Proud Mary is an action drama with more drama than action. Empire’s Taraji P. Henson stars as Mary, a hired gun for gangster Benny (Danny Glover). In the film’s opening scene, Mary carries out a hit on someone who owes Benny money. One year later, Mary catches up with her victim’s son, Danny (Jahi Di’Allo Winston), who was in the next room when Mary killed his father. Perhaps feeling guilty, Mary helps Danny escape from the clutches of a drug dealer, Uncle (The Walking Dead’s Xander Berkeley) he is in debt to. Her way of doing this sets off a gang war that comprises the majority of the story.
I give a lot of credit to screenwriters John Stuart Newman, Christian Swegal and Steve Antin and director Babak Najafi (who made the 2016 action sequel London Has Fallen) for actually allowing Henson to play the character. She is not just the hero of an action movie; Mary has hopes, dreams and fears of her own. She clearly had a life before the movie started and her past informs a lot of her actions. Since there is not much in the way of plot, and none of the other actors are given much to do with their characters, Henson really has to carry the movie. And she does. Though Proud Mary plays like a best of reel for movies of this type, Henson gives it her all and makes it better than it really deserves.
Her feelings toward Danny and her motives for risking everything for him are pretty much taken for granted by the screenplay. I think I understood it by the end (beyond the obvious, and clichéd, “woman feels maternal and takes in troubled youth” angle), but Henson imbues their scenes with an emotion that she pretty much generates out of thin air. She tries to do the same thing with her relationship with Benny’s son, her ex-lover Tom (Billy Brown from ABC’s How to Get Away With Murder). But his character moves at the whim of the story, so she can only do so much. Regardless, she does her best to turn Mary into a three-dimensional character. It is a really impressive performance and made me want to see her play Mary again in a movie that gives her more to do.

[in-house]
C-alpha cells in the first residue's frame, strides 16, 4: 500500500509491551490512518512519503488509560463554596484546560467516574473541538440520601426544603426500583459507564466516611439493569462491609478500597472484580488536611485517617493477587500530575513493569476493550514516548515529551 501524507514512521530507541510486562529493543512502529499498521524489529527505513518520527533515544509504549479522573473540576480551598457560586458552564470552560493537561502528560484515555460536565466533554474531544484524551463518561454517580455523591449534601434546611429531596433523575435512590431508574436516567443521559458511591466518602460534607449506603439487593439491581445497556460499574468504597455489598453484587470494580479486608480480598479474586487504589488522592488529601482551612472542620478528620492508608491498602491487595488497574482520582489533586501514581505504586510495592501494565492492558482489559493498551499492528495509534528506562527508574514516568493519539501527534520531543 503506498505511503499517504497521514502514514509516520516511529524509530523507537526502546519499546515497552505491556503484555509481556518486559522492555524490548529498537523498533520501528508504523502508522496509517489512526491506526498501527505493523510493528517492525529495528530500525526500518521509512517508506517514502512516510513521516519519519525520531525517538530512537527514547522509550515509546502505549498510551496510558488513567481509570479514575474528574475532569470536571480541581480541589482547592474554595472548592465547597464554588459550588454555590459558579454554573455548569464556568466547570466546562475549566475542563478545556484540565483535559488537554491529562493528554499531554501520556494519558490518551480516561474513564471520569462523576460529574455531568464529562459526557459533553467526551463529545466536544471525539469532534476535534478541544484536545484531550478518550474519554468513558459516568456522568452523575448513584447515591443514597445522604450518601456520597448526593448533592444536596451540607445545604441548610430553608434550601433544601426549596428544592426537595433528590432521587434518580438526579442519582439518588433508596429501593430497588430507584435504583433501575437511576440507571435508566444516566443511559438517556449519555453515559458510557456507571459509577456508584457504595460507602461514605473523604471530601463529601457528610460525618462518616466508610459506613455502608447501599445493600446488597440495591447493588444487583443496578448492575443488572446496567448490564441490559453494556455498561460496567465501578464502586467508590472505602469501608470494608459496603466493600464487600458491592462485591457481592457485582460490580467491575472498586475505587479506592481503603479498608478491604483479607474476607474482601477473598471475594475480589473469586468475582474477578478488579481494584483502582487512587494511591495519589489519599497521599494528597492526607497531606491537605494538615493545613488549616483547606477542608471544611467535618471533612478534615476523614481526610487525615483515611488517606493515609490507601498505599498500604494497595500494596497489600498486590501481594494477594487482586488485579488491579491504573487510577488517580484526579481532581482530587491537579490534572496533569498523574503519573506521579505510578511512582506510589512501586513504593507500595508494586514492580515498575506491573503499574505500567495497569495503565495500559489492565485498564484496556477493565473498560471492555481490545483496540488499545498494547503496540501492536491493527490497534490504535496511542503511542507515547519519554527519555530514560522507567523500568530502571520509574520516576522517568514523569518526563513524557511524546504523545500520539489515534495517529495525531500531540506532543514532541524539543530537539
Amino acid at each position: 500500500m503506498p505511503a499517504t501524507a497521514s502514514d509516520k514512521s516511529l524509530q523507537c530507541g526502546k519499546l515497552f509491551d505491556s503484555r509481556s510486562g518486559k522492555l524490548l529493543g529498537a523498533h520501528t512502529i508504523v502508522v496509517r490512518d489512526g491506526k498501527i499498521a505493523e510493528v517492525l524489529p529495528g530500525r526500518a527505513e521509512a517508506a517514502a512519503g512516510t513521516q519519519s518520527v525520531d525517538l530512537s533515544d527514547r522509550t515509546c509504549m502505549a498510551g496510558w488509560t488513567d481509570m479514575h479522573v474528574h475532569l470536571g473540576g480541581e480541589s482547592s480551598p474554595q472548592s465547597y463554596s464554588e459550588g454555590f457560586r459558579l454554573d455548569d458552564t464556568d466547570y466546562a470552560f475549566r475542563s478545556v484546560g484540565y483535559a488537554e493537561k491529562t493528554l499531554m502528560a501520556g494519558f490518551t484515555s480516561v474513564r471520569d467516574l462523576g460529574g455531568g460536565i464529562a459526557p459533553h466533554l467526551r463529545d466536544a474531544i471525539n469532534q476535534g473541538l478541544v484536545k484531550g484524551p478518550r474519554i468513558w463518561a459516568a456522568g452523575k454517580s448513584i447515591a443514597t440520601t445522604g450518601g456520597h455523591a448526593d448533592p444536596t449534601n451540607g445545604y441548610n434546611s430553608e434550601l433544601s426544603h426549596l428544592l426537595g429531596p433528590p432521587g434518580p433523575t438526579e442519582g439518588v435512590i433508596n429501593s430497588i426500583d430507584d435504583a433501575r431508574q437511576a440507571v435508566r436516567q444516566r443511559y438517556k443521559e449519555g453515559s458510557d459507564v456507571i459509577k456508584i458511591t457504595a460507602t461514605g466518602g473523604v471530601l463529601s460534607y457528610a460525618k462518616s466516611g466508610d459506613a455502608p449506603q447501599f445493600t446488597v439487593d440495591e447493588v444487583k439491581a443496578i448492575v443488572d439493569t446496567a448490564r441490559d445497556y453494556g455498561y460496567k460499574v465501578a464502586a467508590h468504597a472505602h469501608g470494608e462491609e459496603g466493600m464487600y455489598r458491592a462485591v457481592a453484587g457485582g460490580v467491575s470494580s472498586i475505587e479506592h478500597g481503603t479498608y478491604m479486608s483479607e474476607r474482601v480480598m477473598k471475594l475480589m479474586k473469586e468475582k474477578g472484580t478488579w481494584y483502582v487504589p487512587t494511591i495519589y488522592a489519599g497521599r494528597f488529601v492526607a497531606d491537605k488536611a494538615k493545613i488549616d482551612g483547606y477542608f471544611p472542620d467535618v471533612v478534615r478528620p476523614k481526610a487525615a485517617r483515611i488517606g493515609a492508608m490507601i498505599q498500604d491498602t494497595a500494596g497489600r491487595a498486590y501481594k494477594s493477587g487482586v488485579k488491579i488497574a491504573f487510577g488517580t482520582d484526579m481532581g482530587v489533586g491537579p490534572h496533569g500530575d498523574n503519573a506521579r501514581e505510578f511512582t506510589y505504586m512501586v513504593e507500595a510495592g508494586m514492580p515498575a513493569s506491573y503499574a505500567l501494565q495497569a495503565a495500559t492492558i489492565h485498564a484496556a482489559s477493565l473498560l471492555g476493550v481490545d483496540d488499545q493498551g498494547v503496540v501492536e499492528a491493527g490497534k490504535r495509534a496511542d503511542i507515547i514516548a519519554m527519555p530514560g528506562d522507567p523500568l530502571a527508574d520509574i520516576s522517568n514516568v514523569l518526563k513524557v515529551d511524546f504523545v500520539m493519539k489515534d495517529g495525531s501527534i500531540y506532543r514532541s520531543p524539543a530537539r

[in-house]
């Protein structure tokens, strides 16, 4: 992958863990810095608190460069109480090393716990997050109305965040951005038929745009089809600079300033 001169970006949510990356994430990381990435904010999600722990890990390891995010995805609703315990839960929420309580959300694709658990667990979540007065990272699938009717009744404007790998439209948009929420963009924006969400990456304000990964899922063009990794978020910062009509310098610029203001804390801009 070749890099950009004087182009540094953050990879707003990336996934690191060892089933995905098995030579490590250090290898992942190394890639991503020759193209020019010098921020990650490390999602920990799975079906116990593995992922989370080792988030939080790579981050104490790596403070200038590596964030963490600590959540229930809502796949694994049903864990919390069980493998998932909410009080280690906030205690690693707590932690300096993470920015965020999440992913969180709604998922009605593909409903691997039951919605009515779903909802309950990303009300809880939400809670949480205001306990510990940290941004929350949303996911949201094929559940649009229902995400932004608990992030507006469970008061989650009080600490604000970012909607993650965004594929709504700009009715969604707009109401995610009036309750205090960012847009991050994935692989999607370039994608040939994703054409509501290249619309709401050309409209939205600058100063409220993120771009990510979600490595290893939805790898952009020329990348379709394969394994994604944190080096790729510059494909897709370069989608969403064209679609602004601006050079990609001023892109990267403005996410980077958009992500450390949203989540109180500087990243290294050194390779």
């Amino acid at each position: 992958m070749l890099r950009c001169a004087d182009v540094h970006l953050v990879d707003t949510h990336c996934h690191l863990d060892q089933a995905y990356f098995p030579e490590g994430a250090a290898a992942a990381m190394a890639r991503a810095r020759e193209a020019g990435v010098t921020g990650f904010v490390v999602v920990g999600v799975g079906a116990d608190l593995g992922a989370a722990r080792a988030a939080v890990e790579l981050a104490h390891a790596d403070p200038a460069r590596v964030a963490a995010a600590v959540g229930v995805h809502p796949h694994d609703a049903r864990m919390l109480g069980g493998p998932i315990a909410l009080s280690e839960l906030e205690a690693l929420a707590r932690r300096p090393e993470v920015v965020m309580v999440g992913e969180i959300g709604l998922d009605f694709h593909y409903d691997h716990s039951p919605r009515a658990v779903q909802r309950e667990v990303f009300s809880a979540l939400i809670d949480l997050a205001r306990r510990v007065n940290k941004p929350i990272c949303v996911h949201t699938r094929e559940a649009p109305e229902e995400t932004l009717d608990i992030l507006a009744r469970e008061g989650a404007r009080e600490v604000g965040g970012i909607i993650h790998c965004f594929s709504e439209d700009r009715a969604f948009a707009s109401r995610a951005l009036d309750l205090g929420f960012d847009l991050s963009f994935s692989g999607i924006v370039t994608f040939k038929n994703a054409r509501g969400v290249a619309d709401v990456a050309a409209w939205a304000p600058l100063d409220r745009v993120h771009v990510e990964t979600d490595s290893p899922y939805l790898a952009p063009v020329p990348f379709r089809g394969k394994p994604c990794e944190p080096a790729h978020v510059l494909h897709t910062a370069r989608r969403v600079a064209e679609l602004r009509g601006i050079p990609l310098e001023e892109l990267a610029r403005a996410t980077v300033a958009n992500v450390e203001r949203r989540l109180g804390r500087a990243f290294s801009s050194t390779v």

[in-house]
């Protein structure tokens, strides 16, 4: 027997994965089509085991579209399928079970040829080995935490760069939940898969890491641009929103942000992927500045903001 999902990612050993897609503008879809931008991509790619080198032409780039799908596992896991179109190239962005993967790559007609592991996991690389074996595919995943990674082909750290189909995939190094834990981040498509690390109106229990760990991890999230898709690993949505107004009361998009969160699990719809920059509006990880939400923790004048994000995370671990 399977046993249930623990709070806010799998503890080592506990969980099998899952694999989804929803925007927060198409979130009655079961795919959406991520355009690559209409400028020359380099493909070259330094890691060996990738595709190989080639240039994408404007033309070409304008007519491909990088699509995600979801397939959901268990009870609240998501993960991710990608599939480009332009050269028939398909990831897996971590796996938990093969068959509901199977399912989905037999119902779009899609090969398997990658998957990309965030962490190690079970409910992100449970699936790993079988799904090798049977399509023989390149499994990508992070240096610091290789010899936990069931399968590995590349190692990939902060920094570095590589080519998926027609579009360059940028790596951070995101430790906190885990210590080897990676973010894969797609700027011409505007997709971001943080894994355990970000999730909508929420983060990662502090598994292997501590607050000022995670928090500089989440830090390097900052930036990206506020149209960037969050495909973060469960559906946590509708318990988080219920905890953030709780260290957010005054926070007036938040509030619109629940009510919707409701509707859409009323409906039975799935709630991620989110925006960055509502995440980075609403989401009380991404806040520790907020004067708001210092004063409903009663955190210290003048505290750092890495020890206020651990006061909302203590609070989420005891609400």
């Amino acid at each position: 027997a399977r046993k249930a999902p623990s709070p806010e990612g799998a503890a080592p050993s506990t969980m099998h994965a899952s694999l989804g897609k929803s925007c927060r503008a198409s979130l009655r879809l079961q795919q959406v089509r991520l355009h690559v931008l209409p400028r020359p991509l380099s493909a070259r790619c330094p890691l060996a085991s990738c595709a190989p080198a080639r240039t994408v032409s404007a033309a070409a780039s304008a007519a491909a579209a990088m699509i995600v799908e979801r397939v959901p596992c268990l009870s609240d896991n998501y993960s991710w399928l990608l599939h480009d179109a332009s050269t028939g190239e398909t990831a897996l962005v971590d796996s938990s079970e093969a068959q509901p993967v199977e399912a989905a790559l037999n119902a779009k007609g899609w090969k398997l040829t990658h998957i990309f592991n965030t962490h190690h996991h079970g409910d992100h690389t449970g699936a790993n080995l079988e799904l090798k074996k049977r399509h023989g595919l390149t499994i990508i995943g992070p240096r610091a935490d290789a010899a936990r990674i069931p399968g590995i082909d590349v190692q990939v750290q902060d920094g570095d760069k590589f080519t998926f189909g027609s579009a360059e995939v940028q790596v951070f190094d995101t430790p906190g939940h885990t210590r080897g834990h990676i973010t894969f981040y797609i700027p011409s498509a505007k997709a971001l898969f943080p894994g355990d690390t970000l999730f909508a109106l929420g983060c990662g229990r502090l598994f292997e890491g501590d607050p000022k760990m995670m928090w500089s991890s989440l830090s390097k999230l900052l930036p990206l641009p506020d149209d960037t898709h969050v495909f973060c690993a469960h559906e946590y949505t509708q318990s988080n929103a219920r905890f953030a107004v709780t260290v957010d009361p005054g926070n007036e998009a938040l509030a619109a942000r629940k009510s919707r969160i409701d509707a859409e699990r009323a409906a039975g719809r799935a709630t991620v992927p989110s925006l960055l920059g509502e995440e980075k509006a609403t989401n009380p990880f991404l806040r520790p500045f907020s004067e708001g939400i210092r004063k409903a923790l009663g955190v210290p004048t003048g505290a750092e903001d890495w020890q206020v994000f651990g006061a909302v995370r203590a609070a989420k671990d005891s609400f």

Though the trailers make this look like a full-fledged action movie. Proud Mary (84 minutes without the end credits) does not have much in the way of action. There are moments here and there, but it does not cut loose until the climax. Thankfully, the climactic action scene lets Henson unleash her full badassery, and it is pretty cool. More of that could only have been a positive.
Proud Mary has two things going for it: its brevity and its star. It has a weak story and very thin characterizations, but Taraji P. Henson rises up and makes it watchable. I cannot really recommend Proud Mary, but it is worth a look just to see Henson in action. We already knew she could act, but here she shows that, not only can she carry a movie, she can be an action star. I just hope she gets a better screenplay next time.
2½ out of 5
Taraji P. Henson as Mary
Jahi Di’Allo Winston as Danny
Billy Brown as Tom
Danny Glover as Benny
Xander Berkeley as Uncle
Rade Serbedzija as Luka
Directed by Babak Najafi
Screenplay by John Stuart Newman, Christian Swegal and Steve Antin